PORTRAITS OF DIVERSITY: Shumbusho Emmable found inspiration and went on to found his own business

By JAMIE L. COSTA

Monitor staff

Published: 09-22-2023 5:03 PM

When Shumbusho Emmable was a senior at Concord High School during the winter of 2022, he read a quote that resonated with him: “Stagnation breeds destruction.”

He had moved to Concord from Tanzania with his family when he was in the fourth grade. By the time he got to middle school, he started to misbehave and get in trouble.

“I couldn’t seem to get myself out of the deep rut I was in. I had never felt so bad in my entire life,” he wrote. “I was mad at myself, and couldn’t seem to break it. I was blaming my problems on everything but myself.”

By the time he read that quote and the book “Think and Grow Rich” by Napoleon Hill in high school, everything started to make more sense to him.

“At the time, I was very stagnant and that resonated with me,” he said. “I didn’t always have that mentality and some people will look at me and think, ‘there is no way I’m the same kid I was when I was younger.’”

With his new motivation, he stopped selling himself short, he stopped disbelieving in his own abilities and he started to use his voice in creative ways.

At school, he’d put up anonymous posters with inspiring quotes tagged with the name Project Concrete. That name was something so tangible, it’s now the name of a business and clothing brand Emmable launched. Printed on most of Project Concrete’s sweatshirts, t-shirts, tote bags and hats is the same powerful quote: “Stagnation Breeds Destruction.”

“As I developed, I wanted something that would resonate with what I was doing in life that reflected my self-improvement and becoming the best person and version of myself that I could be,” Emmable said. “If I put myself in this vulnerable situation and talk about my experiences and what I am going through, maybe someone else in the community can relate and it can help them.”

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In addition to selling clothing online, Emmable also hosts community events for Concord youth to come play basketball and soccer and for vendors to sell their food and their ethnic artwork and crafts, he said. Moving forward, he hopes to make the brand his full-time business by establishing an online media presence, selling merchandise, hosting community events and inspiring younger generations to continue the momentum of bettering themselves and finding their purpose in life.

“I’ve learned many valuable lessons including: If I have an idea, I can bring it to life; I can become whoever I want to be; the only person stopping me is me; I can only blame myself; and I can achieve any of my goals,” he wrote on his website.

Emmable, now 19, was born in a refugee camp in Tanzania after his parents fled Rwanda. He grew up in a house his father built with bricks, mud and scrap wood.

“It was bad there but you don’t know any other life and you don’t have any other experience. You can’t think of your life outside of your circumstances,” he said. “Here, I can be in America and do whatever I put my mind to. There are no outside forces that can dictate my actions or where I live or what job I do. Over there, there are some things you really just can’t do because of your circumstances or where you were born or your race.”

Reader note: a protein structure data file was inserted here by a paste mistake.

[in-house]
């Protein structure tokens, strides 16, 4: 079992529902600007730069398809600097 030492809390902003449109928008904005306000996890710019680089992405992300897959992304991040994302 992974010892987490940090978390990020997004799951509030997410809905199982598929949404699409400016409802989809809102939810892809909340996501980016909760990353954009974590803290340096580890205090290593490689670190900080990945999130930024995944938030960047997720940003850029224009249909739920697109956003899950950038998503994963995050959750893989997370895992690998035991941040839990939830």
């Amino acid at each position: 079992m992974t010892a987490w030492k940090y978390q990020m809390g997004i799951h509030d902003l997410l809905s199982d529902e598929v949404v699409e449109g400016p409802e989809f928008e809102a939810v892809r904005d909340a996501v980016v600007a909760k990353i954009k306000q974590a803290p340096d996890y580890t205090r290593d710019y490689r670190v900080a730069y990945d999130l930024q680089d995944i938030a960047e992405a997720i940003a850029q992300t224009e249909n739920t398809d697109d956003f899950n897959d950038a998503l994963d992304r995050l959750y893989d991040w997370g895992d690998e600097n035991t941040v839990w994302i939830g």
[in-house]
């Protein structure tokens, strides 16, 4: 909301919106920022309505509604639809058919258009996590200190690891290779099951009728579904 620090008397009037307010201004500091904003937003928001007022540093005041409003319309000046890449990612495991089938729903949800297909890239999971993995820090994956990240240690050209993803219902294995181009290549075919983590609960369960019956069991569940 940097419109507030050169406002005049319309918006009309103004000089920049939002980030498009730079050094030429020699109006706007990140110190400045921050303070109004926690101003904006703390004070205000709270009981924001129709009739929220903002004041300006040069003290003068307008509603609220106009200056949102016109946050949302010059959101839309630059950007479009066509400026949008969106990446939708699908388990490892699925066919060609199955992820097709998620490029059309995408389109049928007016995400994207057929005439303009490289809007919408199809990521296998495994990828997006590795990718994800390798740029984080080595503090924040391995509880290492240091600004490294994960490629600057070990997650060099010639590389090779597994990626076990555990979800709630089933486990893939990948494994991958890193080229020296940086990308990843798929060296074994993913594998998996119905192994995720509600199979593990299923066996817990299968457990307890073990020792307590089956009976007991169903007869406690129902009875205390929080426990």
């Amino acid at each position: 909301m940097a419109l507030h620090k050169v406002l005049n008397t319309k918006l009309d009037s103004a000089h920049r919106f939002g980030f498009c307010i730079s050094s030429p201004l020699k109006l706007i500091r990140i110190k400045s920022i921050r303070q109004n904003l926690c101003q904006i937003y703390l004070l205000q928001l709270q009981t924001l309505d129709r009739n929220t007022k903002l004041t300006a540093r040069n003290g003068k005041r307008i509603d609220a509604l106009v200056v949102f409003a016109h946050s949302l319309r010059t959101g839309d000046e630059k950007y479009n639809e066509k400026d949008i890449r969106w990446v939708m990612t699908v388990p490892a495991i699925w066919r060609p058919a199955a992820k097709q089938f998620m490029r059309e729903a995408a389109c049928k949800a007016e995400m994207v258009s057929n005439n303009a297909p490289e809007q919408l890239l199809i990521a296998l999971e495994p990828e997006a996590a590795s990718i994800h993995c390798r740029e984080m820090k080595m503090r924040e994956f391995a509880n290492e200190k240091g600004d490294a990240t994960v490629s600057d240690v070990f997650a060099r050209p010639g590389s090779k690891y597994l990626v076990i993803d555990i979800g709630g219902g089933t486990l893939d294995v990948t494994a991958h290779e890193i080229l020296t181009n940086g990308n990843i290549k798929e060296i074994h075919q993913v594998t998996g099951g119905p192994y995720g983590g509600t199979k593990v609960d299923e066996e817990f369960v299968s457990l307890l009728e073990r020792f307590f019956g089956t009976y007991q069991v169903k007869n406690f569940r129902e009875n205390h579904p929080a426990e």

Emmable was eager to come to America and had no trouble integrating in Concord, or learning English, he said. It was harder for his parents, and it still is.

Between attending school and securing housing, finding a job that could both support the family financially and work around their limited English proved difficult.

“There weren’t a lot of opportunities for her [his mother],” Emmable said. “She works in a factory and she comes home, her legs are swollen and she’s very tired. She’s not like me, who is fit and can do that type of job. Here, I have white friends that I can talk to and it’s a better community in a way but for her, there’s barriers and she doesn’t go beyond her friends.”

At Broken Ground Elementary School his teachers and his peers were welcoming, inclusive, helpful and patient when it came to his language and educational challenges.

“I loved coming here. I saw one of my friends that was in Africa and he was on a bike and I was like, ‘Oh my gosh, you have a bike here?’ I was just so amazed,” he said. “I was really happy and just so thankful that I was finally here.”

Emmable faced some barriers due to the family’s financial situation, lack of transportation and developing English, he said. But the challenges didn’t slow him down, they inspired him, as did his involvement in Project S.T.O.R.Y., a nonprofit organization that supports and encourages immigrant and New American youth’s journey to success and self-discovery.

“It had a huge influence on me,” he said. “I saw someone doing something like that, putting their heart and soul into it, and I was inspired. Some of our parents aren’t lucky to have cars or the income or the time.”

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